Allegra Hannan – Lower 6th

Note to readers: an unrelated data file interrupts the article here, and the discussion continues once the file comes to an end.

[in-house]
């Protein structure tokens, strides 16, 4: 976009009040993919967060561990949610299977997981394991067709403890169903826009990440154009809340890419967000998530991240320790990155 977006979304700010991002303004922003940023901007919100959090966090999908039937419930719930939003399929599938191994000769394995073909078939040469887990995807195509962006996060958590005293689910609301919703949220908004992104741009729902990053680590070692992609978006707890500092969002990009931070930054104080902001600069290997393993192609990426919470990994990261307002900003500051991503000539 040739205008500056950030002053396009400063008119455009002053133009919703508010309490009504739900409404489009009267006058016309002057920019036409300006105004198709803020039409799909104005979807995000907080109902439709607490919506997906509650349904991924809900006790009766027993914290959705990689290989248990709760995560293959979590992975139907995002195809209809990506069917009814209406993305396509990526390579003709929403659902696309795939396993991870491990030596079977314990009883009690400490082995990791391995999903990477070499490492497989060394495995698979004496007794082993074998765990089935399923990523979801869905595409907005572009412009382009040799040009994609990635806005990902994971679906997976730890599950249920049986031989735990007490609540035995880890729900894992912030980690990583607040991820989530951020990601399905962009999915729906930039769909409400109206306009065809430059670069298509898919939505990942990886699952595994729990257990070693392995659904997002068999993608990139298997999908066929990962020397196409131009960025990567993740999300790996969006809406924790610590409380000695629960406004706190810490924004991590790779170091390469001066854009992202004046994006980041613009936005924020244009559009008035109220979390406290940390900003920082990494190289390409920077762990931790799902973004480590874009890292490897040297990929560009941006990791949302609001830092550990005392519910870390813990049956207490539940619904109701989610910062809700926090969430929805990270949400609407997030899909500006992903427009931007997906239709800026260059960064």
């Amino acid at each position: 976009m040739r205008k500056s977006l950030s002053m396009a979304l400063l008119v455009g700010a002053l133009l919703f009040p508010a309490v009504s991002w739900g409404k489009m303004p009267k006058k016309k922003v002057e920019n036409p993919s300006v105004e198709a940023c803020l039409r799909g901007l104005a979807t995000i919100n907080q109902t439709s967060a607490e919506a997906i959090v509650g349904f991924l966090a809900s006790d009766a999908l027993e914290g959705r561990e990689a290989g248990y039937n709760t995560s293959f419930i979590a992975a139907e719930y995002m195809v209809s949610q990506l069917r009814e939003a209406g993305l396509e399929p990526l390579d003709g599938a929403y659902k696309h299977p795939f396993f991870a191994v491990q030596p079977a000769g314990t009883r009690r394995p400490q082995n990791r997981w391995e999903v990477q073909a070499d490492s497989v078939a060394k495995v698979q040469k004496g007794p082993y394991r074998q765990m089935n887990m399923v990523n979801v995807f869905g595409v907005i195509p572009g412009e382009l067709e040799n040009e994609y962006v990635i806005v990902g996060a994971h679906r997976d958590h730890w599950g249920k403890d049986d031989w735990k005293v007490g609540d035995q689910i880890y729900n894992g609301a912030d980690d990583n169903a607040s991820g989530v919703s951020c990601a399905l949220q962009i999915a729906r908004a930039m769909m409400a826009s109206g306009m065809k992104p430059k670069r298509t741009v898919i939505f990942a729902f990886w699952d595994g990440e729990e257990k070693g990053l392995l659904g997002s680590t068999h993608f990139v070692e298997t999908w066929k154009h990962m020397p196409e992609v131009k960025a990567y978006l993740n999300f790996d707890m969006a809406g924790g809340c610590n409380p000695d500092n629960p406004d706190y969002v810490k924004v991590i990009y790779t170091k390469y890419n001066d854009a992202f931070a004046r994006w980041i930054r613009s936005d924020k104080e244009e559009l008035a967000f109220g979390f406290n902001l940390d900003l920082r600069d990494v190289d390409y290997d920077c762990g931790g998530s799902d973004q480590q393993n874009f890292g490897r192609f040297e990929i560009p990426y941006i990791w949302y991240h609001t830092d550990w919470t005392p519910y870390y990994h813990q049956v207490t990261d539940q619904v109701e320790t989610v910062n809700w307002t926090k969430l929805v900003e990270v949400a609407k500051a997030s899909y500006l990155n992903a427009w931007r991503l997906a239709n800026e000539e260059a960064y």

Concussion in Rugby It is impossible to hide the fact that rugby, in itself, is a very rough sport. Throughout its history the rules of the game have constantly been reviewed and changed, in order to maximise the safety of players of all ages when playing the game. Overall, these rule changes have been successful in reducing the numbers of injuries when playing, particularly to the neck. However, one reoccurring and seemingly inevitable part of the game of rugby has in-fact increased in frequency and that is concussion. In 2001, a study was carried out In an American high-school rugby program to determine the incidence of concussion in players between the ages of 15-18. The study followed two teams for 3 years, and the results were collected over this period. 17 concussions were recorded, accounting for 25% of all injuries and for 25% of all playing time lost to injury. This figure is quite frightening; although 17 does not sound like much, but there are thousands rugby teams around the world at many levels, and so if on average 25% of all rugby injuries are concussions, that accumulates to an extremely large number. On top of this, during the 2018-19 season, one in five professional Rugby Union players in England suffered from concussions. The exact figure was 20.4% which demonstrated an increase from 16% the season before, which just goes to show how much of a problem concussion is in the game. During the past decade, in which concussions have started to become a serious problem, many changes have been made to the protocol in how to determine and recover from concussions. Firstly, if a player takes an impact to the head during play, they are obligated to leave the pitch and undertake an HIA (Head-Injury Assessment) to try to recognise a concussion as early as possible. If a player is deemed to have a concussion, disregarding the severity, for players of age under 18, a minimum of 2 weeks is to be taken off and for a player over 18, 1 week must be taken from any physical activity. In this time, they must undergo tests and prove to have no symptoms of concussion before they begin an RFU-prescribed return to rugby program. Lastly, if a player obtains two concussions in a season, he must stop playing until the next season and if a player obtains five concussions throughout their playing career, then they must retire from playing contact rugby, regardless of their ability or playing level. These are all guidelines that must be followed to try and maximise the reduction of the effect of the concussion. However, what is being done to prevent them in the first place? The Rugby Football Union (RFU), Premiership Rugby (PRL) and the Rugby Players’ Association (RPA) have announced an action plan aimed at reducing the exposure to head impacts and concussion risk within men’s and women’s elite rugby matches and training in England. This plan exhibits how science and technology is being used to evolve thinking to optimise player welfare and brain health for prospective current and past players. The expanded focus on head impact exposure sits alongside ongoing work to enhance the standard of head impact and concussion management within the sport and the introduction of a new brain health assessment service for retired elite male and female players. The decision to broaden the approach to target head impacts, in addition to concussion risk demonstrates, the RFU, PRL and RPA’s ongoing commitment to look at all possible ways of continually improving player welfare. In conclusion, it is clear that concussion is a massively negative side-effect of rugby, and a large problem facing the game today. However, action is being taken to reduce both the frequency and impact of concussions in the sport. Nevertheless, rugby is fundamentally a contact sport and, as a result, people will sometimes get injured. The truth is no matter how much we try and eradicate concussions, they will remain a part of rugby. This isn’t something that we can change without changing the sport so much that it ceases to be rugby.